Childhood Neglect and Abuse

Of all the conditions in life that provoke sadness, fear, anger, or even hatred, none is more intense than an adult hurting, degrading or molesting a helpless child. And neglecting that child to the point they are left unprotected and vulnerable to other predators.

Every state and country has its own laws defining abuse and neglect, and before continuing with this troubling subject it is important to relay the significance of reporting any concern you may have to the Child Protective Services in your area. If you believe that neglect or abuse may be taking place, it is your duty to report it. Whether there is proof or not is not your responsiblity, but the child’s well-being is. If you do not report a valid concern, you will never forgive yourself and you will find yourself wondering about it for many years.

The Line Between Neglect and Abuse

The line between neglect and abuse may be confusing. Differences can vary from state to state and country to country. What is referred to as neglect in one place may be regarded as maltreatment or even abuse in another state or country. Physical abuse may be called excessive corporal punishment, but broadly speaking, neglect may be defined as a parent or legal guardian not doing or providing something for the child that should have been done, while abuse is the parent or caretaker doing something to the child that should not have been done.

Neglect can take many forms with some confusing gray areas. For example, seeing a child wearing old, dirty clothes may seem neglectful and inappropriate, but seeing a young teen wearing torn jeans might only signify current fashion and stylishness. In the first case of the child’s appearance, concerns about inadequate shelter, sanitation or nourishment can be valid. Questions about where the child lives, when he had his last meal or bath, or what kind of family he has may come up in one’s mind.

Subtle Types of Neglect

Another form of neglect might be of a medical nature. Is the child suffering from malnutrition? Does he have an adequate diet? Is be being taken for regular medical check-ups or getting proper medication if needed? Then educational neglect may exist. Is the child attending school regularly or is he being home-schooled? Are his parents setting the right example or are they alcoholics, depressed or staying out all night, leaving the child to look after himself. These situations can raise a question of supervision neglect. Do the parents or guardian isolate the child from friends or other people for long periods of time? Do they humiliate or threaten the child, or simply ignore him most of the time, i.e., neglect him emotionally?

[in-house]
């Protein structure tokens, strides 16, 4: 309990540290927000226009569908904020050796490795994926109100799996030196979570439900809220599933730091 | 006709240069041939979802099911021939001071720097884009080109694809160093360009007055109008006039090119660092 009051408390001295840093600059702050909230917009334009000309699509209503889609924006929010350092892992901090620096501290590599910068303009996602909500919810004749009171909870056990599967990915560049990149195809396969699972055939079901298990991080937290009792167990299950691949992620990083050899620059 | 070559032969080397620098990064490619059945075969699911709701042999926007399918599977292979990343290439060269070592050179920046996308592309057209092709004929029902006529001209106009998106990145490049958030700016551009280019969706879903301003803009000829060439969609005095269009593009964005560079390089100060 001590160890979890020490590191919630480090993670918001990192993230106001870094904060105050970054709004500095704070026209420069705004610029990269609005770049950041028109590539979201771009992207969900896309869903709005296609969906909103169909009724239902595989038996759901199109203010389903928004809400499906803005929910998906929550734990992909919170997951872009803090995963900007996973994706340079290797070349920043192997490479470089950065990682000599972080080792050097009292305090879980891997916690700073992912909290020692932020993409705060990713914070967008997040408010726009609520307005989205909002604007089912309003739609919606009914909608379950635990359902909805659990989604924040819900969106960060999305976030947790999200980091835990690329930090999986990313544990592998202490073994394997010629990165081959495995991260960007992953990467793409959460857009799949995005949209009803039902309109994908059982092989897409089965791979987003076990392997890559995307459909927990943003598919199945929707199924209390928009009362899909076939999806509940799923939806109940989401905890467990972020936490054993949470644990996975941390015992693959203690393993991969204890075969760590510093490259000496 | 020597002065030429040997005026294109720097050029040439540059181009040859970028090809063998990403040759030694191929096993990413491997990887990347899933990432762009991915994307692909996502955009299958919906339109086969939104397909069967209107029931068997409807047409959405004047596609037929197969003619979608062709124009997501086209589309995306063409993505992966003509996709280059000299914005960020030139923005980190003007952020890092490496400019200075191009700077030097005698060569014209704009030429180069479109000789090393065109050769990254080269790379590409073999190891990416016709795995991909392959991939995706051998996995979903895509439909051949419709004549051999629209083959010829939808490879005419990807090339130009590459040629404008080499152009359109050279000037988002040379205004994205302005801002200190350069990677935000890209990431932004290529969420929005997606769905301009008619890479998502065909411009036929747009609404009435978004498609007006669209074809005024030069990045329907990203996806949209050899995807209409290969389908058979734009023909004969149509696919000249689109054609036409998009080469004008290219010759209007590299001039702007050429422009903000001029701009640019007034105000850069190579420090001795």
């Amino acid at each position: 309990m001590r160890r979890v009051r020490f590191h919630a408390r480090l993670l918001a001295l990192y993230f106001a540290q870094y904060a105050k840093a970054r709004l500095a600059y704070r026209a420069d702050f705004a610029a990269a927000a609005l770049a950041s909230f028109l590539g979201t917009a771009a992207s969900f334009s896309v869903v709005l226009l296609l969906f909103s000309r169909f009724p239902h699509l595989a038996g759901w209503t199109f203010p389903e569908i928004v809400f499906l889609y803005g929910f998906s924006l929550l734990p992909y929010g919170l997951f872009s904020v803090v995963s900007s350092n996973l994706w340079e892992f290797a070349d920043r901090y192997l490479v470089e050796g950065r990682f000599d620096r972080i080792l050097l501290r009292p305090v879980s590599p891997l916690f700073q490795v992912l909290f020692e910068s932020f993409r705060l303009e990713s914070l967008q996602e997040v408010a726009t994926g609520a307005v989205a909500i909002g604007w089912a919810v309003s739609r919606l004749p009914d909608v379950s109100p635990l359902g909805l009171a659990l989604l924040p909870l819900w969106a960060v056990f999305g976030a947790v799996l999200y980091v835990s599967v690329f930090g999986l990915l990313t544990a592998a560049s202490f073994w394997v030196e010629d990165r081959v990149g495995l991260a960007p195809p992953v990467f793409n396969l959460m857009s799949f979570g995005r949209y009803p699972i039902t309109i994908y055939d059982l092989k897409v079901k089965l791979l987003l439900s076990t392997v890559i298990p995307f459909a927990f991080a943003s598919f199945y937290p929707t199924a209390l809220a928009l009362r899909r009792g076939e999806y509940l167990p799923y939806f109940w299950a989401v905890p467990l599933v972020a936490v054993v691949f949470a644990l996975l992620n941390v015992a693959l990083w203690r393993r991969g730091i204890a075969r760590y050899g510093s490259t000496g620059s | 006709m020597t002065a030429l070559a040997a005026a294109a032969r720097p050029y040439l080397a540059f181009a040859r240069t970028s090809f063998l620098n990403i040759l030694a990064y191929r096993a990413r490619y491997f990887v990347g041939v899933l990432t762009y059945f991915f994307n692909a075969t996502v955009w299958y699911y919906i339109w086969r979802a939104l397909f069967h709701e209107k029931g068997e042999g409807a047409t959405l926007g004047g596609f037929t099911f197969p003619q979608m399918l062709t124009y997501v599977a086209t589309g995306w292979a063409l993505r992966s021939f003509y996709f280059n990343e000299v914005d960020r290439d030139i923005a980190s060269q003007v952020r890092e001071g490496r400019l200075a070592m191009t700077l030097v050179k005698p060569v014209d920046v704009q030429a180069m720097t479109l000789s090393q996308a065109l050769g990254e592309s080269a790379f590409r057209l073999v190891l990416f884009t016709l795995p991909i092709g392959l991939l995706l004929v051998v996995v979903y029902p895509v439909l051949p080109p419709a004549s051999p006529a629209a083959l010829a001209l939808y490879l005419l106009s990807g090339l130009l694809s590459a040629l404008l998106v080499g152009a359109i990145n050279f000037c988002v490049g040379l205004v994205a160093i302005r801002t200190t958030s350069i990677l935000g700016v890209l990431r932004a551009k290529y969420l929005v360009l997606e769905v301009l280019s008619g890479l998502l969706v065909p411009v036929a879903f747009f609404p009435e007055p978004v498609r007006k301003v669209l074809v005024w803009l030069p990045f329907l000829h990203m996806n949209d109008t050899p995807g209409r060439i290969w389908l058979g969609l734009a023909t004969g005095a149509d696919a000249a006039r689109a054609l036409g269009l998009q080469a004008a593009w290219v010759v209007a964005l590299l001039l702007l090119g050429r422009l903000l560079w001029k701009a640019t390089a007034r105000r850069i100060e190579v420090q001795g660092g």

Contributing Factors

Joblessness, alcohol and substance abuse, the loss of a family member, mental illness, trauma and anger are among the many problems that contribute to not caring for a child properly. The child often feels partly or fully to blame for his treatment, and lives with guilt or self-blame, low self-esteem and feeling unloved.

And Then it Gets Physical

The parents or caretaker’s personal problems and inadequacies can rise to the level of causing physical abuse. Some simply lose patience with the child, or take out their frustrations on him, causing accidental or even intentional injury. A parent or caretaker might try to explain away the child’s bruises, welts, burn and bite marks, or even broken bones, because the child is “accident prone” or he was bad, talked back, didn’t listen or acted out. Often the parent is overly controlling and when the child does not respond properly a terrible beating ensues.

What may appear as excessive corporal punishment may seem to the parent merely appropriate discipline, justified because the child might otherwise become unruly or disrespectful. The parent will feel no guilt or believe that such mistreatment would constitute actual child abuse.

Now Remember This Is Our Little Secret

Often a child is told to lie about the marks or injuries suffered during punishment. These injuries may even be deliberately located on areas of the body not readily visible. Perhaps the adult was previously reported for similar abuse and wants to avoid another encounter with Child Protective Services, or even law enforcement.

No one wants to see a child endangered or removed from their parents. But a child’s safety is paramount. The same responsibility applies when the possibility exists of sexual abuse, covered separately.

This report is not a diagnosis. We hope this information can guide you toward improving your life.

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